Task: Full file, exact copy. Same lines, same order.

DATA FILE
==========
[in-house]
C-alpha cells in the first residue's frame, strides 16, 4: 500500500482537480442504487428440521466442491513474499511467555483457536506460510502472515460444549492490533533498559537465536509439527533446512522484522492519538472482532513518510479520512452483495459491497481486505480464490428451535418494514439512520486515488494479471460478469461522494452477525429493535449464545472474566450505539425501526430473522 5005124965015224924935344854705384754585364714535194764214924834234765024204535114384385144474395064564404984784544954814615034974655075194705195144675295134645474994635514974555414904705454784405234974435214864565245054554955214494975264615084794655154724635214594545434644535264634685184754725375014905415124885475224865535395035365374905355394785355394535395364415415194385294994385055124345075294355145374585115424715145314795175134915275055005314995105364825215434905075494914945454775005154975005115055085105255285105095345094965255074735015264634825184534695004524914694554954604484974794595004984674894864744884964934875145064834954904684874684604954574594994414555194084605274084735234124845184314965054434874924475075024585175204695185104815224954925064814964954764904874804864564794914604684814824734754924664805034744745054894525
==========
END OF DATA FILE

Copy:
[in-house]
C-alpha cells in the first residue's frame, strides 16, 4: 500500500482537480442504487428440521466442491513474499511467555483457536506460510502472515460444549492490533533498559537465536509439527533446512522484522492519538472482532513518510479520512452483495459491497481486505480464490428451535418494514439512520486515488494479471460478469461522494452477525429493535449464545472474566450505539425501526430473522 5005124965015224924935344854705384754585364714535194764214924834234765024204535114384385144474395064564404984784544954814615034974655075194705195144675295134645474994635514974555414904705454784405234974435214864565245054554955214494975264615084794655154724635214594545434644535264634685184754725375014905415124885475224865535395035365374905355394785355394535395364415415194385294994385055124345075294355145374585115424715145314795175134915275055005314995105364825215434905075494914945454775005154975005115055085105255285105095345094965255074735015264634825184534695004524914694554954604484974794595004984674894864744884964934875145064834954904684874684604954574594994414555194084605274084735234124845184314965054434874924475075024585175204695185104815224954925064814964954764904874804864564794914604684814824734754924664805034744745054894525